Elastic ostensibly is best known as the vendor behind Elasticsearch, the scalable Lucene-based search engine that’s among the most popular open source projects on the Web. But Elastic has become so much more than that over the years, and that progress was on full display during the company’s recent Elasticon conference.
About 2,500 people attended the three-day show in downtown San Francisco, just up the road from one of two main offices for the rapidly growing company. The conference was a great showcase of what real-world customers are doing with Elastic‘s products, including: Credit Suisse, which front-ends a deep learning hacker-detection app with Elastic’s tools; Fermilab, which uses Elastic products to collect data from high-energy physics experiments; and General Dynamics, which uses Elastic tools as part of a massive data pipeline into the cloud.
It’s evident from the show that Elastic has become a diverse vendor satisfying a variety of needs for high-end enterprise companies. It’s clearly not just a search company anymore. Here are three takeaways from Datanami‘s visit.
1. Growth Via Adjacency
Elastic has demonstrated remarkable growth since Shay Banon released the first version of Elasticsearch eight years ago, both in terms of total downloads and product scope. Today’s open source Elastic Stack is composed of Elasticsearch, Logstash, Kibana, and Beats, while X-Pack providing enterprise features like security, monitoring, and alerting (all free in the basic package), as well as reporting, graph database, and machine learning functionality (not free in the enterprise version). The software is also available on the cloud, which the company says is the fastest growing part of its business.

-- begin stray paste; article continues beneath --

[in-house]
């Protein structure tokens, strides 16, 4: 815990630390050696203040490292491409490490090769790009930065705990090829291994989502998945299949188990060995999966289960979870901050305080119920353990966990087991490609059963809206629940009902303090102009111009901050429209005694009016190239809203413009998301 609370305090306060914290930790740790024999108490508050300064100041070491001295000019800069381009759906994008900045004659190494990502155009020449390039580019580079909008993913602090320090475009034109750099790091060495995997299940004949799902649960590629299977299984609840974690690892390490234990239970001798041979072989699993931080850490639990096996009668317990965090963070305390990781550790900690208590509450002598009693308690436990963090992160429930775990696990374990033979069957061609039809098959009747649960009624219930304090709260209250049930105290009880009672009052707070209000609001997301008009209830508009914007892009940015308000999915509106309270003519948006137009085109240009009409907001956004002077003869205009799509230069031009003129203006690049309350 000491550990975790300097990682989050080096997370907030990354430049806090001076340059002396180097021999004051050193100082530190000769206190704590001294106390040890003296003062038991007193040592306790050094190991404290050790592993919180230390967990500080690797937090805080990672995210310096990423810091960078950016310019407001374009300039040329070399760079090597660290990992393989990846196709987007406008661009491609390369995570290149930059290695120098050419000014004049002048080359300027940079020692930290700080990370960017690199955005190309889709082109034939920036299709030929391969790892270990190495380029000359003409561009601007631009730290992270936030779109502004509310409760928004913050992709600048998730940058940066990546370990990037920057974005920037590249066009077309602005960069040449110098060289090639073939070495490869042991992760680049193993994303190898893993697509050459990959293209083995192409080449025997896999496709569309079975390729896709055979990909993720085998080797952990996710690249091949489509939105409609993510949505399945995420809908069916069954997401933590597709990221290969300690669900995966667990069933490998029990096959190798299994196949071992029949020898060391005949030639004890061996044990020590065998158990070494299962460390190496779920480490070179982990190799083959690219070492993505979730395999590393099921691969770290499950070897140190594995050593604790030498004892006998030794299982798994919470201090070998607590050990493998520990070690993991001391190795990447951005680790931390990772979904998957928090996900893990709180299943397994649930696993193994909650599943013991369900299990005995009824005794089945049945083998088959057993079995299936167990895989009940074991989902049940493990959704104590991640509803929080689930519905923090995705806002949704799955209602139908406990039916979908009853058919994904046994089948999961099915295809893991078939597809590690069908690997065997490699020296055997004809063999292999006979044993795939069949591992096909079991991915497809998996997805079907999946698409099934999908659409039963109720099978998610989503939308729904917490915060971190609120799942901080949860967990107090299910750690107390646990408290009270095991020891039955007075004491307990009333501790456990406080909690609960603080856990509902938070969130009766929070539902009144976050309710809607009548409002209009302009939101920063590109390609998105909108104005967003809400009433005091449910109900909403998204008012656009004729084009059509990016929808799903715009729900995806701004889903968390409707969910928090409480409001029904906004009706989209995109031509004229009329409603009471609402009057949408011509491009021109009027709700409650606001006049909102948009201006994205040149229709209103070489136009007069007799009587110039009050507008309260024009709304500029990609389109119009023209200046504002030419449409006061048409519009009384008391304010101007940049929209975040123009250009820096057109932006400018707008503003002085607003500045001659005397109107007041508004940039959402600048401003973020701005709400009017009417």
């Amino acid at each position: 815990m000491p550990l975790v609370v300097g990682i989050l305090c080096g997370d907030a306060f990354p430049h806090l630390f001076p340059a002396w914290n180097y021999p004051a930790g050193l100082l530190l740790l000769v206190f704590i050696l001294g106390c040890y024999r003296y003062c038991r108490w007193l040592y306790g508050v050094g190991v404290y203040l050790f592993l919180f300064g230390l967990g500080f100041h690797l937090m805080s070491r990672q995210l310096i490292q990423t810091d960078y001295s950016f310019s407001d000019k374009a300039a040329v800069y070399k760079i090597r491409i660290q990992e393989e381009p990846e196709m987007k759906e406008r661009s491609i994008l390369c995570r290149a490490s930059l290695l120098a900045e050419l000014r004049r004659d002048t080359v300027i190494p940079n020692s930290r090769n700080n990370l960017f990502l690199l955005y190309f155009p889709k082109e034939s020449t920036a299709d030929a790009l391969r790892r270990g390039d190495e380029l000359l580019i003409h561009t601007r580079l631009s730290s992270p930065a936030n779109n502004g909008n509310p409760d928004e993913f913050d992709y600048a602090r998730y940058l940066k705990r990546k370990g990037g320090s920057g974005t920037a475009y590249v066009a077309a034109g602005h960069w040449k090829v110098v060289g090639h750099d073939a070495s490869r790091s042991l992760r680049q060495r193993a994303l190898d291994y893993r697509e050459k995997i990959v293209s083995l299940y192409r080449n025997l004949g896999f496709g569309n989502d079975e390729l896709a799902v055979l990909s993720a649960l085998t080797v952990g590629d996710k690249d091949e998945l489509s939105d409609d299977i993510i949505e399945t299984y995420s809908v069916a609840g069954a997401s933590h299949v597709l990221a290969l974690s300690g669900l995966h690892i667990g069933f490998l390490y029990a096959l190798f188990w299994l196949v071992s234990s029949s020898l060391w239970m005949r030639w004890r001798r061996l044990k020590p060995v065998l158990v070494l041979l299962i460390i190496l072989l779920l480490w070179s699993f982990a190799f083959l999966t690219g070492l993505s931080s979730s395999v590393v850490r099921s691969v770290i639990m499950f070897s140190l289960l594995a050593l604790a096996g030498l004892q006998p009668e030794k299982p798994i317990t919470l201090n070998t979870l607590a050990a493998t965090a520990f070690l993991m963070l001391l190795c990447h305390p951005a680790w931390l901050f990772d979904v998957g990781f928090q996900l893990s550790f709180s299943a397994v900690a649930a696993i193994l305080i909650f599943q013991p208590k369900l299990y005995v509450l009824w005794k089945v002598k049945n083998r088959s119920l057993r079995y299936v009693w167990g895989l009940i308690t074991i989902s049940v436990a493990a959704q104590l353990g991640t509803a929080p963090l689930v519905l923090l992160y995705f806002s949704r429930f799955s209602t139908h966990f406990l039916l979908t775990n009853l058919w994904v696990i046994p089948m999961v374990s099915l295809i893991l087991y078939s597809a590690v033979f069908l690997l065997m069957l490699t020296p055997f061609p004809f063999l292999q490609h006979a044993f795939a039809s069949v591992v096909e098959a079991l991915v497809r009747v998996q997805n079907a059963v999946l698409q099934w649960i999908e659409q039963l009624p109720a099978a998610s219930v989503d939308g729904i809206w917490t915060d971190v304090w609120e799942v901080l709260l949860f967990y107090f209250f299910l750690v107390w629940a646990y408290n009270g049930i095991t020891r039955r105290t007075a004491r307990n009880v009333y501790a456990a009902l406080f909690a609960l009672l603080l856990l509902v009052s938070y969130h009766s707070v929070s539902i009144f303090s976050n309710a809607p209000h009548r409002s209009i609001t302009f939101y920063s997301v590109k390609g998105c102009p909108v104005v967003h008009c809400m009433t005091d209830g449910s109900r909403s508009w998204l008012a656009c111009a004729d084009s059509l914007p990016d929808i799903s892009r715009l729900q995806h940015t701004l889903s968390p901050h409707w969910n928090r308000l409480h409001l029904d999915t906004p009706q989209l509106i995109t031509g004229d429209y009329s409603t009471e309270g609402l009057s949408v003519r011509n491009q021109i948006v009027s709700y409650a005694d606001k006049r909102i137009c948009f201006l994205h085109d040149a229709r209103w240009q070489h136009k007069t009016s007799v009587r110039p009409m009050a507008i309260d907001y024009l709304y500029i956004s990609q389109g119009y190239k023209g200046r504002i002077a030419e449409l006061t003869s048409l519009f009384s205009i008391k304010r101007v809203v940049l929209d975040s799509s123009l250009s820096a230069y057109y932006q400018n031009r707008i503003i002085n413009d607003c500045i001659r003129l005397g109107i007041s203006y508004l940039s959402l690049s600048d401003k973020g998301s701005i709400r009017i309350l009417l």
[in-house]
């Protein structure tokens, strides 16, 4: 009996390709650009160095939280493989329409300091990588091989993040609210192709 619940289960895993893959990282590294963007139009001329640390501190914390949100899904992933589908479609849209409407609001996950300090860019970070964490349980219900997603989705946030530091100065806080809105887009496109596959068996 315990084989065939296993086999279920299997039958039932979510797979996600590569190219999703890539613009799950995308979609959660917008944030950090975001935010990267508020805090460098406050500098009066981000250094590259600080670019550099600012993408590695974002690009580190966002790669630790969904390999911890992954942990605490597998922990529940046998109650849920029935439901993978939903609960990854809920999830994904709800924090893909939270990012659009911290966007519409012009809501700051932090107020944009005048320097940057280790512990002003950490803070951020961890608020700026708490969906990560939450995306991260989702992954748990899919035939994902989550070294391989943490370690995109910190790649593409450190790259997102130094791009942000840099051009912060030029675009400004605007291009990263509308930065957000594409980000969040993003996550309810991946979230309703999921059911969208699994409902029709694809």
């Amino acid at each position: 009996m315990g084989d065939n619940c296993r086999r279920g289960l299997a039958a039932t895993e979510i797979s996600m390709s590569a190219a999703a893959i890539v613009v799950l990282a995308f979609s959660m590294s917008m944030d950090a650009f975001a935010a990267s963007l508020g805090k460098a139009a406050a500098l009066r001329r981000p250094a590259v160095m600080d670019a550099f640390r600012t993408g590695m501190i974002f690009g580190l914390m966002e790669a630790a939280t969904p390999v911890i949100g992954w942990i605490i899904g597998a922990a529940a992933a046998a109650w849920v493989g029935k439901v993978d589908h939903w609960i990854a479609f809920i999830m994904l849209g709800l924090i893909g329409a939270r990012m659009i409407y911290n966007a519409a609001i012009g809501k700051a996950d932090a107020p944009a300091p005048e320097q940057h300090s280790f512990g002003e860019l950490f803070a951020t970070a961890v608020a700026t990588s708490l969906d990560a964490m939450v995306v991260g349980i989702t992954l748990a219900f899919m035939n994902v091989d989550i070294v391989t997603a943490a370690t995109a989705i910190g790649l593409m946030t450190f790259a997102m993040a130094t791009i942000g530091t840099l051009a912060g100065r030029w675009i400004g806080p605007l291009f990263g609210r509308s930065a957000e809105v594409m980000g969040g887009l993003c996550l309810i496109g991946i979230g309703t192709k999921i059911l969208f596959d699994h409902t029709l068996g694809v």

Elastic has grown the way videos go viral on YouTube, which has led to some gaudy download figures for its 100% open-source Elastic software stack. The growth was relatively modest for years, until it started to pick up a few years ago. A year ago, Elastic reported 100 million downloads since the platform was open sourced seven years ago. Now that figure is 225 million downloads. At this rate of growth, which is in excess of 2x, Elastic will exceed 500 million downloads by 2019, and hit a billion by 2020. Those are gaudy figures that are unlikely to be matched by other open source projects.
Elastic’s growth tends to follow a pattern at the customer level. The software is often brought in to solve one use case – say site search. The user discovers the software is pretty good, and then they start using it for something else – say log monitoring — and before you know it, they’re using more of the stack.
Meanwhile, the software has demonstrated a capability to move laterally within an organization. Jeff Yoshimura, Elastic’s vice president of worldwide marketing, shared a story about how one of the biggest banks in the world used Elastic. When a technology executive at the bank discovered many of his departments were using the software, he decided he needed to standardize the engagement with Elastic, and signed a support contract. The company now has thousands of paying customers.
Elastic is consciously encouraging this rapid growth by doing several things well. First, it’s developing good software that’s easy to use, which isn’t an easy thing to do. It smartly expands its products to tackle use cases that its users face.
What started out as a search engine built on Lucene became a log monitor and a visualizer and, lo and behold, it’s now getting into the application performance management (APM) business, largely because emerging Docker and Kubernetes environments can be tough to manage. “We’re working really hard to make Elasticsearch a great engine not only for text, but also for numbers,” Banon said during his keynote address last week. “APM is a natural place for us to go to.”
A similar thing is happening with the new roll-ups feature that Elastic demonstrated at the show. While the company was initially hesitant to add roll-ups, the team eventually relented and is now giving customers the capability to slice and dice the data they have stored in Elasticsearch across various attributes, much like a column-oriented MPP database can do.